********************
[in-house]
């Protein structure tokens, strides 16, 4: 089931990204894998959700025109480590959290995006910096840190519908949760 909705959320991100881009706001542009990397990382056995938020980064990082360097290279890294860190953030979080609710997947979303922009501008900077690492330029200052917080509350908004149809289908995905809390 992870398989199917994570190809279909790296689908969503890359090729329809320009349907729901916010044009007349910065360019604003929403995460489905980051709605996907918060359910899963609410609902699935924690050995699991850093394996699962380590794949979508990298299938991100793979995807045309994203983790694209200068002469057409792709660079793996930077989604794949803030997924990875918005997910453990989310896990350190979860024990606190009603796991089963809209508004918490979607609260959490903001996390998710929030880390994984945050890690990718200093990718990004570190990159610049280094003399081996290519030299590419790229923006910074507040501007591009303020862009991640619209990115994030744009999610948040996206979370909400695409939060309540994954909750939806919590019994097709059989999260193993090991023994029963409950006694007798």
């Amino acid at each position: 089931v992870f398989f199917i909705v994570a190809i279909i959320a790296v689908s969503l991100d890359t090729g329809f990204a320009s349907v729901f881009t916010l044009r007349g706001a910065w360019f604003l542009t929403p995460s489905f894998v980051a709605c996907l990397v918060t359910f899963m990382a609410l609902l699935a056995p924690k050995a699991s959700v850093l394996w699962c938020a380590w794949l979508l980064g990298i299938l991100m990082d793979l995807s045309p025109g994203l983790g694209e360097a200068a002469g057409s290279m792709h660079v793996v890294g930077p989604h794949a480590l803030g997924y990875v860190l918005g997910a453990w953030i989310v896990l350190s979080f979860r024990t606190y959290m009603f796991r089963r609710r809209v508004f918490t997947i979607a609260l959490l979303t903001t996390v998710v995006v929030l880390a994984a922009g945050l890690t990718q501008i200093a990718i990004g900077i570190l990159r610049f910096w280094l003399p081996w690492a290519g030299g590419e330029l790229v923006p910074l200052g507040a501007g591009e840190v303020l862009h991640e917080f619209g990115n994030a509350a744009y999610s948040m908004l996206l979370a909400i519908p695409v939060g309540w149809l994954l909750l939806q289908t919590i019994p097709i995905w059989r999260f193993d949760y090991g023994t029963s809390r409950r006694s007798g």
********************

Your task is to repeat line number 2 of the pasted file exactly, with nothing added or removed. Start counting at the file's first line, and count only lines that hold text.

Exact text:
């Protein structure tokens, strides 16, 4: 089931990204894998959700025109480590959290995006910096840190519908949760 909705959320991100881009706001542009990397990382056995938020980064990082360097290279890294860190953030979080609710997947979303922009501008900077690492330029200052917080509350908004149809289908995905809390 992870398989199917994570190809279909790296689908969503890359090729329809320009349907729901916010044009007349910065360019604003929403995460489905980051709605996907918060359910899963609410609902699935924690050995699991850093394996699962380590794949979508990298299938991100793979995807045309994203983790694209200068002469057409792709660079793996930077989604794949803030997924990875918005997910453990989310896990350190979860024990606190009603796991089963809209508004918490979607609260959490903001996390998710929030880390994984945050890690990718200093990718990004570190990159610049280094003399081996290519030299590419790229923006910074507040501007591009303020862009991640619209990115994030744009999610948040996206979370909400695409939060309540994954909750939806919590019994097709059989999260193993090991023994029963409950006694007798």